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Playing DVDs with External Subtitle files

First let me begin by saying that this is a rather technical somewhat complex subject. It's not for the new user.

Most DVD discs contain internal subtitle streams, this article is about external subtitle streams stored on files that are not part of the original DVD.

In order to enable external subtitle support in Zoom Player, you must have DirectVobSub (VSFilter) installed. You must next instruct Zoom Player to use this filter in DVD Mode. This is done by going to "Advanced Options" and opening the "Playback / DVD - Smart" dialog and under the "Additional Filters" section, adding "DirectVobSub".

There are several ways to load the external subtitle files when the DVD is played. The Manual approach is to play the DVD and once the movie itself starts playing, press Alt+"S" and using the DirectVobSub settings dialog that will pop-up, browse the subtitle file you want to play.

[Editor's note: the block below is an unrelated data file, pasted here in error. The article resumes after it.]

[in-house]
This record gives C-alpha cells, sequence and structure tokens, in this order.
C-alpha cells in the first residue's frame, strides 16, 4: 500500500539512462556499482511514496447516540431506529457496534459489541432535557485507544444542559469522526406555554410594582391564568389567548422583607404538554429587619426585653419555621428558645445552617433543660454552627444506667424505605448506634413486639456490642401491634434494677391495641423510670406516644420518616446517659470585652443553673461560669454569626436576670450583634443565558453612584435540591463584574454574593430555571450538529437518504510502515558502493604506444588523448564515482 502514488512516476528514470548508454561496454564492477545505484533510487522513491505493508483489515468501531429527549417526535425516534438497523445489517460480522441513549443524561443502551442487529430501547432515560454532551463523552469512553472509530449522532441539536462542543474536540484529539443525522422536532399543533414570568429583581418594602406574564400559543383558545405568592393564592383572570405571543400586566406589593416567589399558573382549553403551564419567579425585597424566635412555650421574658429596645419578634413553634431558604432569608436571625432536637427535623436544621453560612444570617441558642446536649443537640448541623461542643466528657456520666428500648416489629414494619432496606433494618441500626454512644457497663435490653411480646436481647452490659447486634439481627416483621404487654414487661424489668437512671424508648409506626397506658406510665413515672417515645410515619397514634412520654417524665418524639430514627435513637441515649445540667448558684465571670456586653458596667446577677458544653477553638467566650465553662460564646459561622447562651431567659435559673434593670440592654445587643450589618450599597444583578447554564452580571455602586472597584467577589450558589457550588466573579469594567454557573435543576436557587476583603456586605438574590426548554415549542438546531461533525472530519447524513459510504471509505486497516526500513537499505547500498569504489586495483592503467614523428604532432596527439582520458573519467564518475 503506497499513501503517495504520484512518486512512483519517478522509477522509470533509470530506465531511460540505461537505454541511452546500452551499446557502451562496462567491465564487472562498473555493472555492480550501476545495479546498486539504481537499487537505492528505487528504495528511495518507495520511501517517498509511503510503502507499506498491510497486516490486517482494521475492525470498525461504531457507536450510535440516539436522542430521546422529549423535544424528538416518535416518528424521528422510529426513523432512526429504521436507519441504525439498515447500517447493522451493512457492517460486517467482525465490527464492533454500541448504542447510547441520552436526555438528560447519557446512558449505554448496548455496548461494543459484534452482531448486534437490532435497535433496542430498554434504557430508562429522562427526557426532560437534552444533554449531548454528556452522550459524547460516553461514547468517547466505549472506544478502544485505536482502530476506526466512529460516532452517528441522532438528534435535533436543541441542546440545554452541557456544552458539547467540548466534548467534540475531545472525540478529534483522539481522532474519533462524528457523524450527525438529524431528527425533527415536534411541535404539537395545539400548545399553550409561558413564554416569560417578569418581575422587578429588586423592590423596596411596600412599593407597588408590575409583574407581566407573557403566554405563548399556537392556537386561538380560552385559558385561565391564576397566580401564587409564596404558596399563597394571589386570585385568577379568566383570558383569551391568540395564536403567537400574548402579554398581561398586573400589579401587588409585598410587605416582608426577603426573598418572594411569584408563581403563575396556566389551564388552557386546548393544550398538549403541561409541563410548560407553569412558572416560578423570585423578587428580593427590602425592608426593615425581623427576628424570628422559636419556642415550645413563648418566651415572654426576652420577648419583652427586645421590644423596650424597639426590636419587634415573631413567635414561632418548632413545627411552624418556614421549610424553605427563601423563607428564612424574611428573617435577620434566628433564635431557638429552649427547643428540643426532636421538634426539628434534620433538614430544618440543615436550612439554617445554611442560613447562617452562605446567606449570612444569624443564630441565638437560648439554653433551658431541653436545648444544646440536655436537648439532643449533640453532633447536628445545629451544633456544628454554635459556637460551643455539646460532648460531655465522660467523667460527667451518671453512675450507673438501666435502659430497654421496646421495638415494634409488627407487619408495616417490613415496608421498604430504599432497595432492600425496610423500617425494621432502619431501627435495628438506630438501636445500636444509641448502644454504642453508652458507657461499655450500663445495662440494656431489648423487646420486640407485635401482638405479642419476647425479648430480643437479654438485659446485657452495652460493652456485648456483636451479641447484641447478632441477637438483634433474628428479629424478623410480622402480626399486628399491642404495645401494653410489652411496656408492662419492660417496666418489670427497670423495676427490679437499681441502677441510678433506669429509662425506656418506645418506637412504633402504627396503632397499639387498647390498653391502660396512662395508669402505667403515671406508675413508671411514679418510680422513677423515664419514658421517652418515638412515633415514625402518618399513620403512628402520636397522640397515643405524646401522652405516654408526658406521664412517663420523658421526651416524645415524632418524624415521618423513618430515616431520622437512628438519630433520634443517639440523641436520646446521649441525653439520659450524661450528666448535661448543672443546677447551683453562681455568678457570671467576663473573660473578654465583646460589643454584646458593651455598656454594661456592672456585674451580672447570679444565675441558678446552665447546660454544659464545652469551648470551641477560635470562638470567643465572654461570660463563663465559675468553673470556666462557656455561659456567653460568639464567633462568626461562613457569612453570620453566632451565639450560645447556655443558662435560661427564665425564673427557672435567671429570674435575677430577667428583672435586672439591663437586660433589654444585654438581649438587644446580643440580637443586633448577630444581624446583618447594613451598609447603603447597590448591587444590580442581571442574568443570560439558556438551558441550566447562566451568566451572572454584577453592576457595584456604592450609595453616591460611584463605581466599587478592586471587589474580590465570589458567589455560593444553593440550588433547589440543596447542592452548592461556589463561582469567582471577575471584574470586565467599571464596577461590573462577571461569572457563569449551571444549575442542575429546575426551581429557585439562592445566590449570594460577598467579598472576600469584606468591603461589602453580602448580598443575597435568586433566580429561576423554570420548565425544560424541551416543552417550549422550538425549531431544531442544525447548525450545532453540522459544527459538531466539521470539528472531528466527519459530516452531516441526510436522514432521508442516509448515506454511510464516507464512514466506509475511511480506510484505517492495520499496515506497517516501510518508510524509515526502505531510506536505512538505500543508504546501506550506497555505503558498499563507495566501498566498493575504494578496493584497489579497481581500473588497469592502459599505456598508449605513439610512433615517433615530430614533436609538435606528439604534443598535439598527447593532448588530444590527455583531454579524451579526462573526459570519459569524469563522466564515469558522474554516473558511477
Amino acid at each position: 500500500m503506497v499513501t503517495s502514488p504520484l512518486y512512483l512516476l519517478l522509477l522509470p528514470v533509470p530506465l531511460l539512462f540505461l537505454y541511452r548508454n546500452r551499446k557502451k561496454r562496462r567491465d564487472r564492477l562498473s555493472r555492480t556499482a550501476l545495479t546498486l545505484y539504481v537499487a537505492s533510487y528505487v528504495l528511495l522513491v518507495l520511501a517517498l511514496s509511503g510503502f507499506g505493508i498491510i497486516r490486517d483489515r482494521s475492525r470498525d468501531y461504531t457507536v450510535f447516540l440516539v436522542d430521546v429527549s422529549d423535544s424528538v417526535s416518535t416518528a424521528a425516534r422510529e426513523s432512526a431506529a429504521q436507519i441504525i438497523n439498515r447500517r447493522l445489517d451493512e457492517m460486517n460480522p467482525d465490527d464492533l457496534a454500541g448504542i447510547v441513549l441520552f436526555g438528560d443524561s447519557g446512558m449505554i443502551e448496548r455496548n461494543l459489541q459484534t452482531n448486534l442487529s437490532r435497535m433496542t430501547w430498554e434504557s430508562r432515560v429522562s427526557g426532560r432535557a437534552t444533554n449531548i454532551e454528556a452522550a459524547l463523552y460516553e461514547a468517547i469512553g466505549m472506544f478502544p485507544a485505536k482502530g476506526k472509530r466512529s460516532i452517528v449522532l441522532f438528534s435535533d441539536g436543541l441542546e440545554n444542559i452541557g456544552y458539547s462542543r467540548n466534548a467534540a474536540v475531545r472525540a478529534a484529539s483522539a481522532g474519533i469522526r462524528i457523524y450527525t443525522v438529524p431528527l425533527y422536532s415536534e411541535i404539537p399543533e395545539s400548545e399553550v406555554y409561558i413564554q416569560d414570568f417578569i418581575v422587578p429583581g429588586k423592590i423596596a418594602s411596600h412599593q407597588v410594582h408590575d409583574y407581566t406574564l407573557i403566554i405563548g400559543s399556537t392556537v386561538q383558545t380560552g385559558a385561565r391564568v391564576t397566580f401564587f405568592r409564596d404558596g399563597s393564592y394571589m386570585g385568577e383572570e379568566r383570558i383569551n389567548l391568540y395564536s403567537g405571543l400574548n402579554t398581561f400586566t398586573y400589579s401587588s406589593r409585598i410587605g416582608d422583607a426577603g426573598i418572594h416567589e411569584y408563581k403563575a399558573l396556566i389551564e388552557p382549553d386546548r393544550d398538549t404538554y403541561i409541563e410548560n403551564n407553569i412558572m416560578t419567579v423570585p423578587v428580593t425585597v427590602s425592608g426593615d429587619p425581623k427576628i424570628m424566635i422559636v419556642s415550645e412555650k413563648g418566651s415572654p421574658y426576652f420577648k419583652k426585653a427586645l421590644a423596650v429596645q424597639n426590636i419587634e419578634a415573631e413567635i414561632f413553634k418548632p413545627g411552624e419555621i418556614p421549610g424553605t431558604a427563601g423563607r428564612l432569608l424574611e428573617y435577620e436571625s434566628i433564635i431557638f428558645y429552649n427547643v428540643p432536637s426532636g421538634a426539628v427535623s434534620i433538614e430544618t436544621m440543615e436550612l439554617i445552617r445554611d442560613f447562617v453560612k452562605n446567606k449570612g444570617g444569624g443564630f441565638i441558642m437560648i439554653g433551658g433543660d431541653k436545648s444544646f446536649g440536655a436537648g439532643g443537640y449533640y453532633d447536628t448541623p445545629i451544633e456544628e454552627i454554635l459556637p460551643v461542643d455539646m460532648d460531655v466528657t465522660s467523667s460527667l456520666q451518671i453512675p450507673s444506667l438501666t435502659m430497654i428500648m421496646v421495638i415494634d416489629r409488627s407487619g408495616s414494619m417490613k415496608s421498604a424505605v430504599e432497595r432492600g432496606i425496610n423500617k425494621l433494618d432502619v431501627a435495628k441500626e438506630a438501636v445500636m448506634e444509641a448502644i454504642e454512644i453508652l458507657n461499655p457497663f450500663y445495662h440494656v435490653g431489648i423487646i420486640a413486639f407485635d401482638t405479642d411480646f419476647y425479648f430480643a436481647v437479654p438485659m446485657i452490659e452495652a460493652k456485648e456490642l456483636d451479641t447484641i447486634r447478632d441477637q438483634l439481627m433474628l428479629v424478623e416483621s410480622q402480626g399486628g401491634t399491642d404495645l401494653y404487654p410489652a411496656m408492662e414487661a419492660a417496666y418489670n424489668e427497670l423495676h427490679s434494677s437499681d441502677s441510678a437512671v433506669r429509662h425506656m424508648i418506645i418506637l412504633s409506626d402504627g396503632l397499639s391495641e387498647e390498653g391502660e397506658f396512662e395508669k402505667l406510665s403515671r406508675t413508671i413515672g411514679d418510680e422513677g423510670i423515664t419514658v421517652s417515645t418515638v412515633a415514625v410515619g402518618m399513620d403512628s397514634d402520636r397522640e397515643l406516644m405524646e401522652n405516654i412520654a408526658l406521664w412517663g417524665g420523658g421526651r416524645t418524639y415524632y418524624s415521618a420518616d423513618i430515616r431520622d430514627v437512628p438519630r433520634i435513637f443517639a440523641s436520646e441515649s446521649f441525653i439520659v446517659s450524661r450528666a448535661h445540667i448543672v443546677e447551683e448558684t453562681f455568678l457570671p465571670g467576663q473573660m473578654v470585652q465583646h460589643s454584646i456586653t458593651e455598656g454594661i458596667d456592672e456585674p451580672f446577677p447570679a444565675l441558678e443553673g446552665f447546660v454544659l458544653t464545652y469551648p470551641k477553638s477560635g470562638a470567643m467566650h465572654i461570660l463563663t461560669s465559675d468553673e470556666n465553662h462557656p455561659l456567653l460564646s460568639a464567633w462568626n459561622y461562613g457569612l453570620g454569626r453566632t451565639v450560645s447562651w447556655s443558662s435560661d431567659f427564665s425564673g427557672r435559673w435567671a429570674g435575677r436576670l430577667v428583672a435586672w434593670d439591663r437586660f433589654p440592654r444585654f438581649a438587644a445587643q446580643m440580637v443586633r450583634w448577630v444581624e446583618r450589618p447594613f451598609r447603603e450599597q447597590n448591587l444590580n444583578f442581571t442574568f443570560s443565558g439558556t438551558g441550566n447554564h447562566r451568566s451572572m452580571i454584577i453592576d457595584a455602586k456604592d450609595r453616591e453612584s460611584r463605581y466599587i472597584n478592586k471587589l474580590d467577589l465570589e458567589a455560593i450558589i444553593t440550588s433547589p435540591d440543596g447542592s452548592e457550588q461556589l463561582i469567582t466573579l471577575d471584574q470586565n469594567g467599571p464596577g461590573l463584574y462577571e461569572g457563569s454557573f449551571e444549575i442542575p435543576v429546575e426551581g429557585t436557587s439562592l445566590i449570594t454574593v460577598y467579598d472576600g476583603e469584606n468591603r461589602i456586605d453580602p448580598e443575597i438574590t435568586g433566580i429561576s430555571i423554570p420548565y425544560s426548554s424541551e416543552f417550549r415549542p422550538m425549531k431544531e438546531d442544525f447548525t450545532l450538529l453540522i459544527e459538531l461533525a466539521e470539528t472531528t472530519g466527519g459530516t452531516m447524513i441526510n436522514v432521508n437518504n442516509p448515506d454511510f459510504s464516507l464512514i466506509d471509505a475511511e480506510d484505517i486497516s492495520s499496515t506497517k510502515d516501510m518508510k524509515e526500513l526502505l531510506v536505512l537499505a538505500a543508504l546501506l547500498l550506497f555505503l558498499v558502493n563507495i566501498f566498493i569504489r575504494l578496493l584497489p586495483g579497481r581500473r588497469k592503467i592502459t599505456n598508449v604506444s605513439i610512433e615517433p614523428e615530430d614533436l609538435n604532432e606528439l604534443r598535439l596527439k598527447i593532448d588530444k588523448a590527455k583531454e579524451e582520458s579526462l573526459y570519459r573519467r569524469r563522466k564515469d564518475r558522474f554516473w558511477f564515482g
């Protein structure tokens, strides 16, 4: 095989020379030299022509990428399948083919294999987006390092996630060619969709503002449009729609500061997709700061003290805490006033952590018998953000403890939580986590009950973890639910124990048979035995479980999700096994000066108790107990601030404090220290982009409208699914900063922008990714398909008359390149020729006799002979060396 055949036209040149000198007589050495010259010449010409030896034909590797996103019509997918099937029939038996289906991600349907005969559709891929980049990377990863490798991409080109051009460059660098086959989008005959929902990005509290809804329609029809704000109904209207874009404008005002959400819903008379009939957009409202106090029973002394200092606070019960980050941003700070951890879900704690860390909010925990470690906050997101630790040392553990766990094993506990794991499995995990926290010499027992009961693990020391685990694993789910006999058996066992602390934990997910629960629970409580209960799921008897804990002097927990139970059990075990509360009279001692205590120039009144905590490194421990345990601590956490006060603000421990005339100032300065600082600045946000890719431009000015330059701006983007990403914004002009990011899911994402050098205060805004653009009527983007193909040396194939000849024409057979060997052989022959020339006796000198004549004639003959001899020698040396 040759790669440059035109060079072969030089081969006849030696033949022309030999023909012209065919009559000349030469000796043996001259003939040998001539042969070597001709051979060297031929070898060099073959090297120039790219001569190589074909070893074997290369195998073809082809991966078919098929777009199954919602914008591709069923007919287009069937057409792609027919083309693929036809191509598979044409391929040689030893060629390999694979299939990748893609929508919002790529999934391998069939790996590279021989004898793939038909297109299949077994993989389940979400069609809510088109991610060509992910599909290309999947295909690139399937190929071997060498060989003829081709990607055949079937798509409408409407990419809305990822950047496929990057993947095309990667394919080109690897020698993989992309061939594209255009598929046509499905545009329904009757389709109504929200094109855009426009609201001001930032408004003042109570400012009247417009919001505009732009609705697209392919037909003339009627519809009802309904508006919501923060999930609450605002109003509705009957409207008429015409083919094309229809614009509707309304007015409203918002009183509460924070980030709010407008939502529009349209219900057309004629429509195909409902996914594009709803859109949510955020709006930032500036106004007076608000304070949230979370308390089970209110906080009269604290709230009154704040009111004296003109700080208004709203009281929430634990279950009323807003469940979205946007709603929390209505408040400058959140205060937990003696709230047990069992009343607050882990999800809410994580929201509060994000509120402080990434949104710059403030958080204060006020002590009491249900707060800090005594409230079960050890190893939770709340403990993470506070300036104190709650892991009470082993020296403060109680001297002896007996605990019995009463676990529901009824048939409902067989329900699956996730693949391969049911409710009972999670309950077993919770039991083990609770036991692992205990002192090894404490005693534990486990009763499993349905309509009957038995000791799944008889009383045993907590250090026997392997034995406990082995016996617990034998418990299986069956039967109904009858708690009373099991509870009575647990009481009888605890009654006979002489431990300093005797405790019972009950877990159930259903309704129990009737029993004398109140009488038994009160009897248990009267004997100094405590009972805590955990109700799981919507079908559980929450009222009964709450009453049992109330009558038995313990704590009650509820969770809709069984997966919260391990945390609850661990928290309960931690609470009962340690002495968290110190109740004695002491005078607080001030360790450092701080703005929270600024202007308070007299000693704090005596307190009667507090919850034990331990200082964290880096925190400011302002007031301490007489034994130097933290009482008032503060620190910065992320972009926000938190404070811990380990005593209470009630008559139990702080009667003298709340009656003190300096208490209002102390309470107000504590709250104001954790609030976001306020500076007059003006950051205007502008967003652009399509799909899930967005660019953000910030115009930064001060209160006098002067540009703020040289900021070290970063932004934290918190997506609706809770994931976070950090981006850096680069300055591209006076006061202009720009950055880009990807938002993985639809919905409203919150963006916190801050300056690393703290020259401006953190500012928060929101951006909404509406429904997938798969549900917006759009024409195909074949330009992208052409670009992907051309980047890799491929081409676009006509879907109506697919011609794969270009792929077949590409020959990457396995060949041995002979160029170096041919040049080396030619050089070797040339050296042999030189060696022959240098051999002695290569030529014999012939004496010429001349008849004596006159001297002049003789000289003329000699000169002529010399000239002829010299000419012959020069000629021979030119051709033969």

The Automatic approach is to place the subtitle file in the DVD's bookmark folder with the base file name (file name without extension) being "disc". For example "disc.sub" if your subtitle format is ".sub". The DVD bookmark folder will only get created after you play the disc once. If your DVD is backed up on a local hard drive, you may place the subtitle file within the same folder as the VIDEO_TS.IFO file.

Please note, DVDs were never meant to be played with external subtitle files. You may face several issues when trying to get this to work. These issues include no video image at all, subtitles never showing up or subtitles going out of synchronization.

For no-video image you can try switching between the video renderer options to see if a different renderer makes a difference, for no-subtitles try opening the DirectVobSub settings page (Alt+"S") to see if a subtitle file is actually loaded (it's quite possible that some subtitle formats will not work with DVD Playback!). If your subtitle goes out of synch (or even starts out of synch), you can try using the DirectVobSub settings Page (Alt+"S") to compensate for the skew.

Once again, there is a good possibility this won't work at all, YMMV.